North Carolina: Industrial Hemp Pilot Program To Expand in 2017
For centuries, industrial hemp (plant species Cannabis sativa) has been a source of fiber and oilseed used worldwide to produce a variety of industrial and consumer products.
By Michael Bachara
Applications are being accepted for a pilot program to grow industrial hemp for research in North Carolina.
Under the rules, farmers will need to apply for a license to plant, harvest and market the crop. There will be licenses for one or three years available. Applications will be reviewed and approved or denied by the Industrial Hemp Commission. There is no deadline to apply for the program.
Qualified applicants will need to pay an annual fee, provide evidence of income from a farming operation, provide a written statement of their research objective and allow access to the N.C. Department of Agriculture and Consumer Services’ Plant Industry Division and state law enforcement to sample the field.
"Our aim is to see some industrial hemp growing in North Carolina this year and the only way you can grow it is thru a pilot research program," said Brian Long, of the North Carolina Department of Agriculture. "Actually, so it will coincide with federal law, it was another thing that was in the last farm bill, opening the door to industrial hemp research across the United States."
"We are very optimistic about the future because we have the combination of expertise, climate, soil and partnerships to meet the world's growing demand for food," Long said.
State lawmakers created the North Carolina Hemp Commission. The group, which consists of university professors, farmers, and law enforcement, will approve farmers to be a part of the hemp research pilot program. University researchers from NC State and NC A&T will compile data to help farmers produce a viable crop. The commission will also help publicize the data.
“The N.C. Industrial Hemp Commission has worked diligently and quickly to establish temporary rules before the 2017 planting season,” said Agriculture Commissioner Steve Troxler. “There has been considerable interest in this program, and we expect a good number of farmers to apply for licenses.”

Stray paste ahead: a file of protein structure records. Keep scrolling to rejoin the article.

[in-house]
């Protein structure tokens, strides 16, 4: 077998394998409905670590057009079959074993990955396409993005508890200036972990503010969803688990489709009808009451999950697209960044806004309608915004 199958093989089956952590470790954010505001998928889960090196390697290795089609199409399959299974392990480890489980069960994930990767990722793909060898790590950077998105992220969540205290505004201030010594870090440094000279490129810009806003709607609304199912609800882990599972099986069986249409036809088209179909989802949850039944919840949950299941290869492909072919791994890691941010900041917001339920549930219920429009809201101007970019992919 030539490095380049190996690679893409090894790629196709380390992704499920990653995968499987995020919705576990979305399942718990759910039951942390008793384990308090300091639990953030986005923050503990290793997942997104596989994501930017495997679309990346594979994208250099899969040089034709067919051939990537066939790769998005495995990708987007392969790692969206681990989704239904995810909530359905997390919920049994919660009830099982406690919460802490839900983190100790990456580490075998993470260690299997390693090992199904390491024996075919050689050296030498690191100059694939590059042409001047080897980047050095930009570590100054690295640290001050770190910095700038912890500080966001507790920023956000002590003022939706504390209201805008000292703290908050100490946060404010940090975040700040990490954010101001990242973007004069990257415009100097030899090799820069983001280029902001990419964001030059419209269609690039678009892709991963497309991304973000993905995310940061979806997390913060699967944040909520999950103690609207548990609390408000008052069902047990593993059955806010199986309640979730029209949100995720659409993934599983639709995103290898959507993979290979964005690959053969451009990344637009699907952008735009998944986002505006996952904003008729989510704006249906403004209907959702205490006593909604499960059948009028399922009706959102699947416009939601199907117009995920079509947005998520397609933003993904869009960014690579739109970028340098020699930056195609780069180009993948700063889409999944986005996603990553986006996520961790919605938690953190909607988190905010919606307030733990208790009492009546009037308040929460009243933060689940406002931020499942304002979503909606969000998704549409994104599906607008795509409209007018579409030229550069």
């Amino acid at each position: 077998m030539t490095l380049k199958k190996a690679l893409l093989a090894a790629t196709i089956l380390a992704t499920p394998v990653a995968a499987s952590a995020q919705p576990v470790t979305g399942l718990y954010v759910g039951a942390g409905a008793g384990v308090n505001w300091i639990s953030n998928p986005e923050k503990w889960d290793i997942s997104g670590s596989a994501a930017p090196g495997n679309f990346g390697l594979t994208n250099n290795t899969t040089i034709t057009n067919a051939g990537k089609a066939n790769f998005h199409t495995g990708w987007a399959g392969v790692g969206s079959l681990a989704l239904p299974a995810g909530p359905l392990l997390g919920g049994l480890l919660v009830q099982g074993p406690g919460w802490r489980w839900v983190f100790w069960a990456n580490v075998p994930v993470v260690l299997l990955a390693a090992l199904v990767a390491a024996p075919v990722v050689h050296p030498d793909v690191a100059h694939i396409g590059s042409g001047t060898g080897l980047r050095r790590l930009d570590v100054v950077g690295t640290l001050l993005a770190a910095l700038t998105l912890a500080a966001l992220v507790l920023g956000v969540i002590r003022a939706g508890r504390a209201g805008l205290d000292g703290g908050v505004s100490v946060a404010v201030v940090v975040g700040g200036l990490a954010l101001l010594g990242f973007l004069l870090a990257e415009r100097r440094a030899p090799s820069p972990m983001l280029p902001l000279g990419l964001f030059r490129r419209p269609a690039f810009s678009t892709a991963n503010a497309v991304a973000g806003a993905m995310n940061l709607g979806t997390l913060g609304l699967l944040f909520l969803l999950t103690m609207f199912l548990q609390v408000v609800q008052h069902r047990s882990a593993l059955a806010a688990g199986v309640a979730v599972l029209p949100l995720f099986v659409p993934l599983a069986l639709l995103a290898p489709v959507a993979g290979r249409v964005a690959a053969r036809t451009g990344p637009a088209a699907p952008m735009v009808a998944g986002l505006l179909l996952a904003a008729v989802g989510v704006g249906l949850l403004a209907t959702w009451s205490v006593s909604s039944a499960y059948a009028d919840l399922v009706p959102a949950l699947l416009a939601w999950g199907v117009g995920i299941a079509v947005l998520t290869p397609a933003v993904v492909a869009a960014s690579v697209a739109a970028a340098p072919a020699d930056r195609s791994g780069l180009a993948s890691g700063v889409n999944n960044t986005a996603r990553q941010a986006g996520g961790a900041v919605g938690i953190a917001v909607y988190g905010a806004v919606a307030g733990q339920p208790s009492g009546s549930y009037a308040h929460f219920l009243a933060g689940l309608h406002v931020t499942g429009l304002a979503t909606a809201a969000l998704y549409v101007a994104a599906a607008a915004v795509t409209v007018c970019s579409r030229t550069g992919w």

Interest in industrial hemp has grown, as it has numerous uses including fiber, building material, food, and medicine. The first modern hemp house in the United States was built in Asheville, North Carolina.
“Our goal is to have a 2017 industrial hemp crop, but there are many, many steps we must work through before we can even put seed in the ground,” said Dr. Sandy Stewart, vice chairman of the commission and director of the N.C. Department of Agriculture and Consumer Services Research Stations Division. “While the initial work has begun, farmers need to realistically understand that there are still significant bridges to cross between now and May of 2017, when planting could begin. That includes navigating import protocols to obtain seeds, since they would likely have to come from outside the United States.”
Industrial hemp was grown in North Carolina in the 1800's and 1900's, primarily for its fiber. According to a recent statement from North Carolina Department of Agriculture & Consumer Services, for centuries, industrial hemp (plant species Cannabis sativa) has been a source of fiber and oilseed used worldwide to produce a variety of industrial and consumer products.
Currently, more than 30 nations grow industrial hemp as an agricultural commodity, which is sold on the world market. In the United States, however, production is strictly controlled under existing drug enforcement laws. Currently there is no large-scale commercial production in the United States and the U.S. market depends on imports.